It is evident to me is that DAU and particularly AAP are operating without the kind of rigor a "university" should exhibit (This is an example of the sort of thing Vern and I may differ about.). My impression, when attending, was that there was a great deal of rotation and too little funding for what is needed. Again, Eric's post makes a point in saying "there is a disconnect between the faith that the higher levels place in education and the quality education that is actually available." It is not only DAU, it is our entire "educational" system that is producing credentialed people that are indeed clueless.

Unlike Eric, I am perfectly willing to use such words. I do where I'm face to face with people. One reason I am anonymous here is that I'm personally better able to stay more objective and even "walk away" before getting into an endless argument with someone I consider clueless. I have better things to do after 30+ years in government. I am both concerned with and fully understand Vern's last paragraph on February 22, 2003 at 12:41 pm:

I guess I'm becoming bitter. I want excellence in all things in acquisition, and it seems clearer to me every day that I have little hope of getting any satisfaction in that regard. Many of my teaching collegues feel the same way. Perhaps I should stop taking potshots at AAP and even drop out of Wifcon Chat. I've thought about it a lot, lately. Goodness knows, I've got other things to do.

Within my family and reasonably close acquaintances I have five cases of university professors who have abandoned teaching explicitly because the students have increasingly been both unprepared and opinionated. They have seen people who have not put in the disciplined effort they have challenging their teaching. We have, as a society, somehow placed uninformed opinion on a par with years of specific study. People have confused a theoretical "I'm as good as you" with demonstrable difference in knowledge. They have endowed themselves with the gain without any pain of study or experience.

We are not going to see excellence anywhere and may indeed reach third world status unless we stop allowing such idiocy. Maybe it is hopeless. If everyone who knows different through hard work abandons the field the shammers will win. Vern is a professional who devotes time here to force us all to do work if we want to stay on his playing field. It improves the discussion. I choose to use my name and face in other areas (What are we coming to when a significant number of people cannot identify the Pacific Ocean on a map!). Vern provides his identified expertise to us here. It is needed.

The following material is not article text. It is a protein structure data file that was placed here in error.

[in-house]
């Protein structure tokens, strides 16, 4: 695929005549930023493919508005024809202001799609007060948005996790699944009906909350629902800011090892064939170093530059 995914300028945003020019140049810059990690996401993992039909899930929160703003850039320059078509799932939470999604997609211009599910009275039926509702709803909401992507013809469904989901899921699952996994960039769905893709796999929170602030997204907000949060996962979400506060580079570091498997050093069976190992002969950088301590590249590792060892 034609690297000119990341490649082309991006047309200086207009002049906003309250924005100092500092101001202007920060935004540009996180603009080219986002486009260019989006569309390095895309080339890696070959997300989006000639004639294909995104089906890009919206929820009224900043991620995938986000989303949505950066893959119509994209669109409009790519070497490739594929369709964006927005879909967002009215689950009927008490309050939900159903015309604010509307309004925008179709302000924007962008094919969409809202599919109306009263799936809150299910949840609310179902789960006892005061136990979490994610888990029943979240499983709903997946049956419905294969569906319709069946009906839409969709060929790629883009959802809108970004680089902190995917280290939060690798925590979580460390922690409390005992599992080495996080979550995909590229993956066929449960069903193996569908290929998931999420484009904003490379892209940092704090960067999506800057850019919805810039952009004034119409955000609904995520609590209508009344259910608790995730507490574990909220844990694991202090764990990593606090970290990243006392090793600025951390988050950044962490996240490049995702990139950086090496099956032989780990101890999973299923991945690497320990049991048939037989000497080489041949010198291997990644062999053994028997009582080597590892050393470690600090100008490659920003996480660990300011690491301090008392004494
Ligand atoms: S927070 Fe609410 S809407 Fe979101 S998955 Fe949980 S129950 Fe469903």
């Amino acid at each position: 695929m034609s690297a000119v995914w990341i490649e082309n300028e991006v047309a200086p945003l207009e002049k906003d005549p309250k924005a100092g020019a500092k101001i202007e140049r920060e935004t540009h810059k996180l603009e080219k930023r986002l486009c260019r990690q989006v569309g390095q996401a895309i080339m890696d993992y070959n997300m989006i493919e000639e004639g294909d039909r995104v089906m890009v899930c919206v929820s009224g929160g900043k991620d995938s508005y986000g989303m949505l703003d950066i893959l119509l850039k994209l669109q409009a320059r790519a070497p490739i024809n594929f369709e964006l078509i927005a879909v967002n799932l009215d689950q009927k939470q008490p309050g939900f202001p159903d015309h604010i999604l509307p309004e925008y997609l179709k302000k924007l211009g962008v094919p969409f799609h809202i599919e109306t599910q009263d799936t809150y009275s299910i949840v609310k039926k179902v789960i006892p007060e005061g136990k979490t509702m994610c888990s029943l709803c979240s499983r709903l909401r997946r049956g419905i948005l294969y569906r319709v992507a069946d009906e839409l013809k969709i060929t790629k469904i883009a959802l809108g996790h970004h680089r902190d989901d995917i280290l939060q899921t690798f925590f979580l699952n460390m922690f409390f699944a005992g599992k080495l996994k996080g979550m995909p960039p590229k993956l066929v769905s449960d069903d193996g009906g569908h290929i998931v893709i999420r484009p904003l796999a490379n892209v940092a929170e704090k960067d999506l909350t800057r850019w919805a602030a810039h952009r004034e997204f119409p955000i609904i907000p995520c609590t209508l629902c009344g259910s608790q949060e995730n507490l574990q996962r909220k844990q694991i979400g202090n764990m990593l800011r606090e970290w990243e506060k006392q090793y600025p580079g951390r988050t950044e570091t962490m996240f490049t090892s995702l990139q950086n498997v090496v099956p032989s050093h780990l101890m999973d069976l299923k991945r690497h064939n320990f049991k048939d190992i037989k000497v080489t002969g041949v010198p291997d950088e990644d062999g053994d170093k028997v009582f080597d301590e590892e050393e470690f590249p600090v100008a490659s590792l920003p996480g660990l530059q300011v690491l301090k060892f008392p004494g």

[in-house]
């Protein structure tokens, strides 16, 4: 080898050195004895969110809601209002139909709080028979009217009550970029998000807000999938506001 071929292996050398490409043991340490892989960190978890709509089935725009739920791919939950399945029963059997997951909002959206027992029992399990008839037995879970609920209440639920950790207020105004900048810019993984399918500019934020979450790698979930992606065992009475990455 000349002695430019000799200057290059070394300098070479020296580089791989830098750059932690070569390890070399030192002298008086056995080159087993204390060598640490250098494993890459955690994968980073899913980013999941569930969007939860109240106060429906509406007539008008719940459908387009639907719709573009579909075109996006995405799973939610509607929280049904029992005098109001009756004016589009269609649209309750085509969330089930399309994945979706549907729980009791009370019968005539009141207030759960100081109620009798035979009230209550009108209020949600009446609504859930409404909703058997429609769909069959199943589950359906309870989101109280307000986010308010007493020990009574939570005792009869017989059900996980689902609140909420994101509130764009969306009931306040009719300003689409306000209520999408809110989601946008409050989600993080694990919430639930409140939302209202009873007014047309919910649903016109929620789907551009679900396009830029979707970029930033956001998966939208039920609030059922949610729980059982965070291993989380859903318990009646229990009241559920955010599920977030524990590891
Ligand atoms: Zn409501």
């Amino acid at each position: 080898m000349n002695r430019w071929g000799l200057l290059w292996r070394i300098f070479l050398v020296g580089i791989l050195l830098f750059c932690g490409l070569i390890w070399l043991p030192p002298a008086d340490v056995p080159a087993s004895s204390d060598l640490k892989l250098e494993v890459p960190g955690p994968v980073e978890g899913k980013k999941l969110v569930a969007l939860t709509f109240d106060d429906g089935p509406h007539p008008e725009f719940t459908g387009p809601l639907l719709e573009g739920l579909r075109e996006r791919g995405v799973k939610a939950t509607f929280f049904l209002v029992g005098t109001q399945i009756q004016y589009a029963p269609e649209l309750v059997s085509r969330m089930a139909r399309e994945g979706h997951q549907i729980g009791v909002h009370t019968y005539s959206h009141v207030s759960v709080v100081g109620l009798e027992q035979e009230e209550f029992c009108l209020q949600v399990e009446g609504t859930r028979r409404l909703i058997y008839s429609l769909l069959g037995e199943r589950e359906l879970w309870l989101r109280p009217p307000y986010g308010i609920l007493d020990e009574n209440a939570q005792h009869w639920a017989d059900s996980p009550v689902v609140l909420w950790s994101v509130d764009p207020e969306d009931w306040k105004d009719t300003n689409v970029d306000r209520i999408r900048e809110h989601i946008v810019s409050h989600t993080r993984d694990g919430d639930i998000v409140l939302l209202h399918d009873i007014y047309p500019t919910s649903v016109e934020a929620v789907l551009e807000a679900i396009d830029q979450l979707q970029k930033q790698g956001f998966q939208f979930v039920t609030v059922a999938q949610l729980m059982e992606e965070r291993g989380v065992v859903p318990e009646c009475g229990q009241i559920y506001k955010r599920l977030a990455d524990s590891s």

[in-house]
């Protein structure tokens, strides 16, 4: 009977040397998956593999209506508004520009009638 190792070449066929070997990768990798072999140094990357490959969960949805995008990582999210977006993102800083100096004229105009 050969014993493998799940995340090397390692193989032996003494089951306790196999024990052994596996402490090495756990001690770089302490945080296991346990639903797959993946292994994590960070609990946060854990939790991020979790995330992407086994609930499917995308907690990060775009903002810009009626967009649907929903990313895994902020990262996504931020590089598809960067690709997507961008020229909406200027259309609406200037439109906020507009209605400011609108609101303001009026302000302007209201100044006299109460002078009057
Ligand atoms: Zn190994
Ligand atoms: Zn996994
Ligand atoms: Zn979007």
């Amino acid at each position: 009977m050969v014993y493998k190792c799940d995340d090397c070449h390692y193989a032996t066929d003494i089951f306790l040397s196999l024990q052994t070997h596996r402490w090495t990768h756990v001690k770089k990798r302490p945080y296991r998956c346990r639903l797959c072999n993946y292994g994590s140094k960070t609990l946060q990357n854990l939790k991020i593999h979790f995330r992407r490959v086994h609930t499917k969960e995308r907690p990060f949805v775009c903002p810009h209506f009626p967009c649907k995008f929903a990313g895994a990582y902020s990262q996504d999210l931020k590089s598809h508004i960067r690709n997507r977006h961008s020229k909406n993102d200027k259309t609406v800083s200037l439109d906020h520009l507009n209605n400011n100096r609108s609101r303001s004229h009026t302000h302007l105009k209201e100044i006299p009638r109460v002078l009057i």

By cherokee21 on Sunday, February 23, 2003 - 06:53 pm:

Well said, "longtimer"!

By Eric Ottinger on Sunday, February 23, 2003 - 07:22 pm:


Nicely said.

I don't advocate peer review for AAP because, in my opinion, that would probably just kill it. This whole enterprise of discussing procurement topics on the Internet is pretty tenuous.

You singled out DAU. I will note that wasn't my intention.

Otherwise, total agreement.


By longtimer on Monday, February 24, 2003 - 06:02 pm:

Eric, I probably left an impression I was not impressed with DAU. On the contrary. I not only got benefit from some of their offerings, I enjoyed the time and association. Within their means I think they do very good things.

What does bother me is that their means and their influence does not seem commensurate with the need for research and education in the field. Neither does their funding appear right. Considering the number of dollars passed from taxpayer through contracting and the amounts wasted through poor contracting the entire system is underfunded. At least DoD has put this institution in place. Considering the DoD contract dollar flow I think DAU should be funded at a higher level and chartered to do true university level RD&E (for Research, Development and Education) in the field.

We seem to keep talking about effective contracting, educating the contracting work force and improvement without putting either the money or effort behind the talk. Again, considering the scale of the budget passed through contracting, something seems to be wrong here.

I'd like to see the system beefed up. For one thing a funded AAP staff that does peer review of answers. The last time I looked into the thing it was not much more formal than this chat. Someone posted a question and someone, when time and inclination allowed, got around to posting an answer. It was sort of an informal and ad-hoc system.

Improvement would take formal organization and some funding. Perhaps even specific staffing is needed just to do initial reference and research work, farm out the questions to the "professors" and coordinate review of answers. I strongly suspect the present format was part of the Internet/interactive craze. It does serve a purpose, but you do get what you pay for. I think AAP could use more formal resources and funding.

By joel hoffman on Monday, February 24, 2003 - 10:15 pm:

Other than the in-house "professors" , DAU doesn't pay for the other respondents' time. They answer questions as time allows. I believe the folks administering the site are contractor personnel.
happy sails! joel hoffman

By formerfed on Tuesday, February 25, 2003 - 08:59 am:


Your comments reminded me of a article I read. I just searched for it but can't locate it. Much of what you said was reflected in that article, albeit at a higher level.

The article said there is a need for systematic training throughout the government for everyone involved in the acquisition process. It recognized that the prescribed 1102 training is good, but that's only a starter. For example, there's a huge push on for use of performance-based contracting. While many 1102's received training in that, their program/technical counterparts do not. So how is an 1102 going to get program requirements stated in terms sufficient for a performance-based award?

The author recommended a complete assessment of all training needed throughout. Next sufficient money is provided. Then everyone is required to take it most likely through some FAI and/or DAU initiative. Finally there's a periodic assessment and re-evaluation of needs. The overall theme expressed is that so much is at stake in making and administering good contracts but a formal and funded government wide training program is needed.